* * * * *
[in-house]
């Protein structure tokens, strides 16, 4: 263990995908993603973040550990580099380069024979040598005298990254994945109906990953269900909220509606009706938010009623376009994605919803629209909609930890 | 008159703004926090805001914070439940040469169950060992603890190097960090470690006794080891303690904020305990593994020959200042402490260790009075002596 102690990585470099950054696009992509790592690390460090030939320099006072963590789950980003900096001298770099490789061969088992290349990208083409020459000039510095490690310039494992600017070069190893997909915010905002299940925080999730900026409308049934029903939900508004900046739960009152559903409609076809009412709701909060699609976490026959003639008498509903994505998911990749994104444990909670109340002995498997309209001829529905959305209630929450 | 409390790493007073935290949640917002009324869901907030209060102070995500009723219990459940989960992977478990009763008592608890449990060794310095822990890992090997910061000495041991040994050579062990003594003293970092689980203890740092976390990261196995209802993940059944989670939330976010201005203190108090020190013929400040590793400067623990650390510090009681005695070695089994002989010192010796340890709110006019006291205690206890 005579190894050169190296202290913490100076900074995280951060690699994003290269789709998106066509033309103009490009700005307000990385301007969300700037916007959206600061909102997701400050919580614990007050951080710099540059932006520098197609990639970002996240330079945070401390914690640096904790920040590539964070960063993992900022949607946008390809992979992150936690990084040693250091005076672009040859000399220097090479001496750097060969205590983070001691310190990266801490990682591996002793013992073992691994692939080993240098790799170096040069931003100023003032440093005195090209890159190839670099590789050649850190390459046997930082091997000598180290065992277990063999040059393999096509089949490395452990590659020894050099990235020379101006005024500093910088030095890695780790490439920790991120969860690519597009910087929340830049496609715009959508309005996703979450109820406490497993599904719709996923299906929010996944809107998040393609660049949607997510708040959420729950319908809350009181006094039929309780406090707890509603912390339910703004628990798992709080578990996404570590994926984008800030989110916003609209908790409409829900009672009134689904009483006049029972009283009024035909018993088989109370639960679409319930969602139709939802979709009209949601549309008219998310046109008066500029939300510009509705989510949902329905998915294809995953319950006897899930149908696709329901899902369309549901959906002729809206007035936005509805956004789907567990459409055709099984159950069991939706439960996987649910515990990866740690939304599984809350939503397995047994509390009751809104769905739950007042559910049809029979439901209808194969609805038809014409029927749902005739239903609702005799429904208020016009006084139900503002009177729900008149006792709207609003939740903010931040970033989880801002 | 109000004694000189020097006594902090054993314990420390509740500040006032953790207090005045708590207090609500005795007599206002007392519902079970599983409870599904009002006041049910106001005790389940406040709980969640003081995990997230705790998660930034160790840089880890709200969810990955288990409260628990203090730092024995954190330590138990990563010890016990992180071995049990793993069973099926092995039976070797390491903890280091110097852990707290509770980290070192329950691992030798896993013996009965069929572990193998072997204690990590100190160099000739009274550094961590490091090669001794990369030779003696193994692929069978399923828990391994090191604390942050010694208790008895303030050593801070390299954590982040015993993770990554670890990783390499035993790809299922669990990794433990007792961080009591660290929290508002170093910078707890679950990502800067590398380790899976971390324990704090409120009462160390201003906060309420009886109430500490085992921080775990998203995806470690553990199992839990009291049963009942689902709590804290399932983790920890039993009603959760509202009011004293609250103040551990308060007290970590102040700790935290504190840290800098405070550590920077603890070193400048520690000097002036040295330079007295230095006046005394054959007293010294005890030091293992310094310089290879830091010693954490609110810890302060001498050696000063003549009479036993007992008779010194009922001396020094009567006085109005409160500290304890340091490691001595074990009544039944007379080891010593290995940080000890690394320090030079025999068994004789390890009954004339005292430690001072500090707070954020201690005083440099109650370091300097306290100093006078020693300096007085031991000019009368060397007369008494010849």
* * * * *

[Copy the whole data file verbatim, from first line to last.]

[in-house]
């Protein structure tokens, strides 16, 4: 263990995908993603973040550990580099380069024979040598005298990254994945109906990953269900909220509606009706938010009623376009994605919803629209909609930890 | 008159703004926090805001914070439940040469169950060992603890190097960090470690006794080891303690904020305990593994020959200042402490260790009075002596 102690990585470099950054696009992509790592690390460090030939320099006072963590789950980003900096001298770099490789061969088992290349990208083409020459000039510095490690310039494992600017070069190893997909915010905002299940925080999730900026409308049934029903939900508004900046739960009152559903409609076809009412709701909060699609976490026959003639008498509903994505998911990749994104444990909670109340002995498997309209001829529905959305209630929450 | 409390790493007073935290949640917002009324869901907030209060102070995500009723219990459940989960992977478990009763008592608890449990060794310095822990890992090997910061000495041991040994050579062990003594003293970092689980203890740092976390990261196995209802993940059944989670939330976010201005203190108090020190013929400040590793400067623990650390510090009681005695070695089994002989010192010796340890709110006019006291205690206890 005579190894050169190296202290913490100076900074995280951060690699994003290269789709998106066509033309103009490009700005307000990385301007969300700037916007959206600061909102997701400050919580614990007050951080710099540059932006520098197609990639970002996240330079945070401390914690640096904790920040590539964070960063993992900022949607946008390809992979992150936690990084040693250091005076672009040859000399220097090479001496750097060969205590983070001691310190990266801490990682591996002793013992073992691994692939080993240098790799170096040069931003100023003032440093005195090209890159190839670099590789050649850190390459046997930082091997000598180290065992277990063999040059393999096509089949490395452990590659020894050099990235020379101006005024500093910088030095890695780790490439920790991120969860690519597009910087929340830049496609715009959508309005996703979450109820406490497993599904719709996923299906929010996944809107998040393609660049949607997510708040959420729950319908809350009181006094039929309780406090707890509603912390339910703004628990798992709080578990996404570590994926984008800030989110916003609209908790409409829900009672009134689904009483006049029972009283009024035909018993088989109370639960679409319930969602139709939802979709009209949601549309008219998310046109008066500029939300510009509705989510949902329905998915294809995953319950006897899930149908696709329901899902369309549901959906002729809206007035936005509805956004789907567990459409055709099984159950069991939706439960996987649910515990990866740690939304599984809350939503397995047994509390009751809104769905739950007042559910049809029979439901209808194969609805038809014409029927749902005739239903609702005799429904208020016009006084139900503002009177729900008149006792709207609003939740903010931040970033989880801002 | 109000004694000189020097006594902090054993314990420390509740500040006032953790207090005045708590207090609500005795007599206002007392519902079970599983409870599904009002006041049910106001005790389940406040709980969640003081995990997230705790998660930034160790840089880890709200969810990955288990409260628990203090730092024995954190330590138990990563010890016990992180071995049990793993069973099926092995039976070797390491903890280091110097852990707290509770980290070192329950691992030798896993013996009965069929572990193998072997204690990590100190160099000739009274550094961590490091090669001794990369030779003696193994692929069978399923828990391994090191604390942050010694208790008895303030050593801070390299954590982040015993993770990554670890990783390499035993790809299922669990990794433990007792961080009591660290929290508002170093910078707890679950990502800067590398380790899976971390324990704090409120009462160390201003906060309420009886109430500490085992921080775990998203995806470690553990199992839990009291049963009942689902709590804290399932983790920890039993009603959760509202009011004293609250103040551990308060007290970590102040700790935290504190840290800098405070550590920077603890070193400048520690000097002036040295330079007295230095006046005394054959007293010294005890030091293992310094310089290879830091010693954490609110810890302060001498050696000063003549009479036993007992008779010194009922001396020094009567006085109005409160500290304890340091490691001595074990009544039944007379080891010593290995940080000890690394320090030079025999068994004789390890009954004339005292430690001072500090707070954020201690005083440099109650370091300097306290100093006078020693300096007085031991000019009368060397007369008494010849």